HOW TO MAKE A FRESH TURMERIC SHERBET!

PROMOTING RAW: Brit Robert Phillips at Blossom Café in Little Vagator

TURMERIC SHERBET: Says Rob, “I went on a raw vegan diet for 11 months, and feel so full of energy!”

Eating is Fun / Eating is Yuck! – A variety food column

By Tara Narayan

Turmeric is the queen of all our spices and full of all kinds of healthy properties. The Western world discovered it in our curries and since then has appropriated it more or less as one of the best food anti-inflammatories along with many other good things. Imagine my surprise when at the See Change eco-friendly lifestyle retreat at Ashwem beach I met Briton Robert Phillips (at first I thought he looked a little spaced out), who with a wonderful smile offered me a fairly large paper cup of chilled turmeric, lemon and ginger juices, honey-sweetened sherbet. It was so good and thirst-quenching it left me craving for more that hot summer’s day.

Rob said he had used fresh turmeric root juice which produced the intoxicating golden colour of the sherbet. It’s a simple recipe. Fresh turmeric is usually a winter crop and one may see it at Panjim market, along with amba haldi or mango ginger which is creamy with a tart flavour. Usually in most Gujarati and Maharashtrian homes you’ll find this julienned combo of fresh yellow haldi and creamy amba haldi tossed in sea salt and lemon juice and served as a relish with meals – it makes a chapatti come alive. Some folk simply crush fresh turmeric as chutney pure and simple and eat it while in season.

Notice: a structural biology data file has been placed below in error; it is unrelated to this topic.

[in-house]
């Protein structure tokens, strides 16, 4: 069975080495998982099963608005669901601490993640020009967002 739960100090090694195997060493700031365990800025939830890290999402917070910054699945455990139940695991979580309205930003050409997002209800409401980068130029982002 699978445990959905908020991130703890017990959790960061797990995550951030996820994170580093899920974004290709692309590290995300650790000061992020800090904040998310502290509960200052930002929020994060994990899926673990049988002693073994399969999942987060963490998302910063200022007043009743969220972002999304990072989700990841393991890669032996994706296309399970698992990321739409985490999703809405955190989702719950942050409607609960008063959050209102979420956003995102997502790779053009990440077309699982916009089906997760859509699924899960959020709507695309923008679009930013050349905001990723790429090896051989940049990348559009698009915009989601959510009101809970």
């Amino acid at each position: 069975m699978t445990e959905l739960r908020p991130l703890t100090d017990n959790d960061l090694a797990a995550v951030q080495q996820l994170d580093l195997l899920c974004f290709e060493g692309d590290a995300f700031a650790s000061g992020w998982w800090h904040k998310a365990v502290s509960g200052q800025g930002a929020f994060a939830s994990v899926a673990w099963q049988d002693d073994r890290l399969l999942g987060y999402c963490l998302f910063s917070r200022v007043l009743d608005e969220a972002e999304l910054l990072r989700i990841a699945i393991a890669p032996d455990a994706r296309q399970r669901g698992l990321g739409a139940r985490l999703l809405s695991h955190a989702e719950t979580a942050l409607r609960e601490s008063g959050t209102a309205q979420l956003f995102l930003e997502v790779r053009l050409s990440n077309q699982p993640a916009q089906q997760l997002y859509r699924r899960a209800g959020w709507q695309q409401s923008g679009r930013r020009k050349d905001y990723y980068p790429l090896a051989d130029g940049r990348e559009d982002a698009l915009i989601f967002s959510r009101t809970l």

So here’s the recipe for a fresh turmeric-lemon-honey sherbet: Grate some fresh turmeric and squeeze out the juice or churn it in a mixer with a little water and strain it, so you get a light concentrate. Add a teaspoon of this fresh juice into a glass, add the juice of a lemon, some ordinary ginger juice made the same way as the turmeric root concentrate, and sweeten with a tablespoon of honey for sweetness (no sugar please). Stir this “decoction” and top up with ice cubes and cooled boiled water. Stir well. Then sit somewhere pleasant and sip.

TURMERIC SHERBET: Says Rob, “I went on a raw vegan diet for 11 months, and feel so full of energy!”
TURMERIC SHERBET: Says Rob, “I went on a raw vegan diet for 11 months, and feel so full of energy!”

IMG_6269Drink twice a day and chances are you’ll glow and feel as fit as a fiddle. In the absence of fresh turmeric juice, you may use half or a teaspoon of dry turmeric powder but it won’t be the same. I wonder how Rob, as he is popularly known in Little Vagator where he has his Blossom outlet of health drinks and snacks, knew how to make a fresh turmeric, lemon juice, honey sherbet! I haven’t been to Blossom Café but will one of these days when I get someone to drive me there! He charged `100 for his rave sherbet but I guess he had taken pains to make and bottle it, stored in a cold case.

He was a friendly fellow though, and easy to take a shine to. He was all about how he turned into a ‘raw foodie’ in the quest for good health. Eleven months of drinking and eating only that which is au naturel – no cooking, perhaps just a little steaming on occasion. Folk in Western countries are doing it. It’s cheaper to survive on fresh fruit, salads, a range of nuts and milk like coconut milk sweetened with palm jaggery than to fall sick in a foreign land and give away all your money to a doctor for prescriptions of synthetic drugs you don’t know much about, when you don’t know what they will do to you in the short or long run.

One thing Rob said in his talk on being a raw vegetarian or vegan has stayed in my mind: “My teeth were rotten when I went on this raw food diet. The rot has stopped ever since I turned raw!” By now I’ve come across several testimonies like this one, and over the years I’ve come to believe in my heart of hearts that it is true that raw is best, if you can swing it as much as you can. It’s hard to do but that’s to do with how convinced you are and how much disciplined will power you have.